In April, I graduated from my third university degree, but it was the first time I ever actually crossed the stage at a graduation ceremony.
I know, I know. That’s the moment you work so hard for, the culmination of all your efforts, the moment to celebrate with your lifelong uni friends. So why would I pass it up not once, but twice?
I studied my undergraduate degree on-campus at a university (I won't name names) where, apart from the odd 'Hi, how are you?', I barely spoke to anyone. This was partly due to the fact that I was struggling with my as-then undiagnosed social anxiety (at the time I just thought I was painfully shy), but also because the university I was studying at was overwhelmingly huge. It was easy to disappear among the crowd, and while I usually liked this, it didn't make it any easier to make friends.
By the time graduation rolled around, I was so ashamed of the fact that I hadn't made any friends at uni, the fact that I had just completed years of study to achieve a degree paled in comparison. I was haunted by the stories my dad used to tell me about the life-long friends he made when he was at university. One of these friends is my godfather.
When I decided to study my honours degree, I chose to cut my losses and study online at a different university. Not only did this give me more flexibility, it would take the pressure off having to make friends because, I reasoned, I wouldn't actually have to meet anyone. But again, when it came time to graduate, I couldn't muster the courage to go to the actual ceremony. I'd never been to a graduation ceremony before, so I had some misguided ideas of what it would actually be like. I was obsessed by the idea that everyone else there would be surrounded by all the great friends they had met during their degree and that everyone would realise I was a Nigel-no-friends because I would be standing alone. I felt pathetic and embarrassed.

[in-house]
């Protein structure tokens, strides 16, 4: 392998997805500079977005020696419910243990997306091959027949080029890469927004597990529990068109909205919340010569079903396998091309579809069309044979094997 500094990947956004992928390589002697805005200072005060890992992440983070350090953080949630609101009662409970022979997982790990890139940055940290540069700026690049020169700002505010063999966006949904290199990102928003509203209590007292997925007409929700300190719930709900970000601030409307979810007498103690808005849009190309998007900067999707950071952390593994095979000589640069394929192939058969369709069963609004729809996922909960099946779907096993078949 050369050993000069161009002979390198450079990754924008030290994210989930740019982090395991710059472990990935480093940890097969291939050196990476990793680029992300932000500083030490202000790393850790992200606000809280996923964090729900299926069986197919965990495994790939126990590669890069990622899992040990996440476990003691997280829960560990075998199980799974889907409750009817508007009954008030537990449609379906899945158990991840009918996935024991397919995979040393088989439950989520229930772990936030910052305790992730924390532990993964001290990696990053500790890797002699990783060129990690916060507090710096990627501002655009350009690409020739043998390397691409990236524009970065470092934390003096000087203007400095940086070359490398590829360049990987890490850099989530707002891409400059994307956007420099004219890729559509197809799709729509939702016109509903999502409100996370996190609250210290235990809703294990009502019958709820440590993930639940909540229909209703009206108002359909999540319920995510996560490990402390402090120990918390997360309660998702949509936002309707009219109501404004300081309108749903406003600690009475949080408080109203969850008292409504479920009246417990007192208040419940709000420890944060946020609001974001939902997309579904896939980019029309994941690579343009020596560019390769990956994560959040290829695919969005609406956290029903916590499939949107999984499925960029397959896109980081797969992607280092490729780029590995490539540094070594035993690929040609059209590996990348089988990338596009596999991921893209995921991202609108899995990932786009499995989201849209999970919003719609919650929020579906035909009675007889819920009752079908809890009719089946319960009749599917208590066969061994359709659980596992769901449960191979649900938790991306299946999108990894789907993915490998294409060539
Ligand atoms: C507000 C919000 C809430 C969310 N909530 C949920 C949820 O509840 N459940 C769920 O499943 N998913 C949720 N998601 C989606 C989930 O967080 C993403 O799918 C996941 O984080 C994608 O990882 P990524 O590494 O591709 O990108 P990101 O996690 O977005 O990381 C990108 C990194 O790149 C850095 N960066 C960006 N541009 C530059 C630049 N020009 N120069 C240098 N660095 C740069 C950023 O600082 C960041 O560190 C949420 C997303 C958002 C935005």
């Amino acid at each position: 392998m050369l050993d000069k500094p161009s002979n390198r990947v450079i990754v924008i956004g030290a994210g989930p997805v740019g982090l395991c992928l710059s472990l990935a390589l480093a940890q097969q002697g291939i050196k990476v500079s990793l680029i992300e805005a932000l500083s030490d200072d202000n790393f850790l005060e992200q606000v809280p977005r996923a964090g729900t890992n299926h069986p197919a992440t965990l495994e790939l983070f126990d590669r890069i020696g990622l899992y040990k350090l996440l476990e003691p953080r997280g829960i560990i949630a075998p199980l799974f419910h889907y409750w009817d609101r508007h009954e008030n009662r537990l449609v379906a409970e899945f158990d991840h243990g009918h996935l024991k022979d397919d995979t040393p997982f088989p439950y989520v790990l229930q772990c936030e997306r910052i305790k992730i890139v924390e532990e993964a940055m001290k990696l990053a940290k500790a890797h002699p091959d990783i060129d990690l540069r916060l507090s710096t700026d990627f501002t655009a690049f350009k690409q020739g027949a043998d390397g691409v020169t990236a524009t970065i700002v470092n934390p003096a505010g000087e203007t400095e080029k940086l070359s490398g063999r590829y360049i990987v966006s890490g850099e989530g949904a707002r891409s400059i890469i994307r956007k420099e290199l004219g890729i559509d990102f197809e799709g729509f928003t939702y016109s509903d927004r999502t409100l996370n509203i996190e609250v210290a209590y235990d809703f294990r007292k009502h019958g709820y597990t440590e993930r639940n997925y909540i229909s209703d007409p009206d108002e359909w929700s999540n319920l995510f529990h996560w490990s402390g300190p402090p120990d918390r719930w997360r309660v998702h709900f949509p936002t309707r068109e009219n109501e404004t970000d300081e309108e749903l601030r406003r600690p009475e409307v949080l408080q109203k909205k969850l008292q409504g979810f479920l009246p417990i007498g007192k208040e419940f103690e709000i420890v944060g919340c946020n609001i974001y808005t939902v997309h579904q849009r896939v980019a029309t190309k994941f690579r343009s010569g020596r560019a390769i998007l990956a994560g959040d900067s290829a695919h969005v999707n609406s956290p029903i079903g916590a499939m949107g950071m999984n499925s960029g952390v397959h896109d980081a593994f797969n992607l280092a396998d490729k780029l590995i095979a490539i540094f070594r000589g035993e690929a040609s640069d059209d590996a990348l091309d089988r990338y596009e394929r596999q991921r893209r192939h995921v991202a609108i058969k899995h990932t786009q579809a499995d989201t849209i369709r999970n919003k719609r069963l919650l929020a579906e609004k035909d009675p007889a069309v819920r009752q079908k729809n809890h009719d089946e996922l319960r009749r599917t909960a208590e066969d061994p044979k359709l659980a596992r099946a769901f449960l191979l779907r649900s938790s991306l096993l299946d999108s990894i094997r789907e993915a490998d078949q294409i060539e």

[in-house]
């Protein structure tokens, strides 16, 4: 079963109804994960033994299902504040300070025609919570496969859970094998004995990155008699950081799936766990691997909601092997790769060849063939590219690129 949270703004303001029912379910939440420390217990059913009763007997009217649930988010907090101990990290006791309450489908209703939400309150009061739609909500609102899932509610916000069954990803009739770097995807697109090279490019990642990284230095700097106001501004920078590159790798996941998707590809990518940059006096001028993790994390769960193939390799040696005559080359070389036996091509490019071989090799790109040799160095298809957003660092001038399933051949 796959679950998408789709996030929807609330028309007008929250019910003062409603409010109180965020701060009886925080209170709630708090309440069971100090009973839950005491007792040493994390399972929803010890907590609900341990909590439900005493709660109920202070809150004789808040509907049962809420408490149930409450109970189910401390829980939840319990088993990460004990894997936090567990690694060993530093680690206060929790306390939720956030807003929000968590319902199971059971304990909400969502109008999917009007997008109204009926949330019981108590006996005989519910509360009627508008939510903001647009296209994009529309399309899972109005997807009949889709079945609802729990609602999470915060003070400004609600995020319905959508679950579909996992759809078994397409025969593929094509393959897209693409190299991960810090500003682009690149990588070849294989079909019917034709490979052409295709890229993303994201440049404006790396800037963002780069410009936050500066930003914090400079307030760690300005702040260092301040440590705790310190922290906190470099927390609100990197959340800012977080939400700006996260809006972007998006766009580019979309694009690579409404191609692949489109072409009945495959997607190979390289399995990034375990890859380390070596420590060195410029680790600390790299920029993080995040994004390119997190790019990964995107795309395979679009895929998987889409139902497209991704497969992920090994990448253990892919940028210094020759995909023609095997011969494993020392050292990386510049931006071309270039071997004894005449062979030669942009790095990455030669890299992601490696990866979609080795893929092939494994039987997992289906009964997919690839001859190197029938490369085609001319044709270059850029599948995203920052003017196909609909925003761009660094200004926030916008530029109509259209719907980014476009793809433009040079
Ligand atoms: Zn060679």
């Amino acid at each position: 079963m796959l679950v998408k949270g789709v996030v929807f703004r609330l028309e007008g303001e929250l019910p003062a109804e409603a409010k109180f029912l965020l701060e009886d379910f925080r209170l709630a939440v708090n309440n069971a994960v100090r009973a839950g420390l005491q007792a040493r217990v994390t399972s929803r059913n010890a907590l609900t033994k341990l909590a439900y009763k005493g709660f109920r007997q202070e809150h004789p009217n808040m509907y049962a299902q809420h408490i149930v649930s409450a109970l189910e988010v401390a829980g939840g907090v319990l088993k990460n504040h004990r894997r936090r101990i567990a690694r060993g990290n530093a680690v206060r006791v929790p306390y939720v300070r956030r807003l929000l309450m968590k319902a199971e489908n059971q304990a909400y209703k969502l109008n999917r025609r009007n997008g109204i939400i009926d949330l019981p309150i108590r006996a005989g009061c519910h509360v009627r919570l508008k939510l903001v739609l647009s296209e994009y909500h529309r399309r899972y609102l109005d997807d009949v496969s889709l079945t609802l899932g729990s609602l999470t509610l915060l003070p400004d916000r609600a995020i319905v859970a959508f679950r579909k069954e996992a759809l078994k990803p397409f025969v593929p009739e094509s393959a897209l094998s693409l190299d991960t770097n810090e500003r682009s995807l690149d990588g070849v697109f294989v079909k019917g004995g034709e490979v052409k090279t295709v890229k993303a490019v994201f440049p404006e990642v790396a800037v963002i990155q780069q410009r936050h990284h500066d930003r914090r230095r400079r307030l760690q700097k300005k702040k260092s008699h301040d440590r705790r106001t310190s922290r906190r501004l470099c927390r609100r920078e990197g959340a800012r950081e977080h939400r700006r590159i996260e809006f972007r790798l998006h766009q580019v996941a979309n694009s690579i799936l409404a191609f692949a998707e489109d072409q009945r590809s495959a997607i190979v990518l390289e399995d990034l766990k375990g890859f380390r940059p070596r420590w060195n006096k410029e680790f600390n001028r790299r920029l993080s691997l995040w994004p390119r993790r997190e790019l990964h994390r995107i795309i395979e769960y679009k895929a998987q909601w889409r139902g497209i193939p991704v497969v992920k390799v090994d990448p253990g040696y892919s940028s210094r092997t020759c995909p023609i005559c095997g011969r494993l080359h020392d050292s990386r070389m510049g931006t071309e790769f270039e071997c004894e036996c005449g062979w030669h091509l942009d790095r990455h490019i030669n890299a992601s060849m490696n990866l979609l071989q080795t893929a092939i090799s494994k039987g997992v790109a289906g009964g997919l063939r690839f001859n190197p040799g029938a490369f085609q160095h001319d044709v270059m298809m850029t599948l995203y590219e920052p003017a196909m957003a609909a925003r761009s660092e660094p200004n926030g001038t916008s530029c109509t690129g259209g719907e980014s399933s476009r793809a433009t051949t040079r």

Ten years later, having finally completed by postgraduate degree, I made the choice to gown-up and step onto the stage as a USQ graduate.
Even though I was still nervous in the lead up to graduation, I also found myself getting surprisingly excited. And in the end it was a great day. My fears of standing out (alone) were never realised and I didn’t even trip on my way across the stage!
If you're still not really sure whether you want to go to your graduation, I get it, but it really is one of those life moments you should embrace and make the most of! The memories you will have from this day will help you whenever you need a feel-good pick-me-up in the future.
Now that you’re feeling excited, don’t forget to actually register for your graduation ceremony so they can have your cap and gown ready and waiting. And if you’re going to be there, you might as well be all there! Make the most of your big moment with the 10 things to do on your graduation day.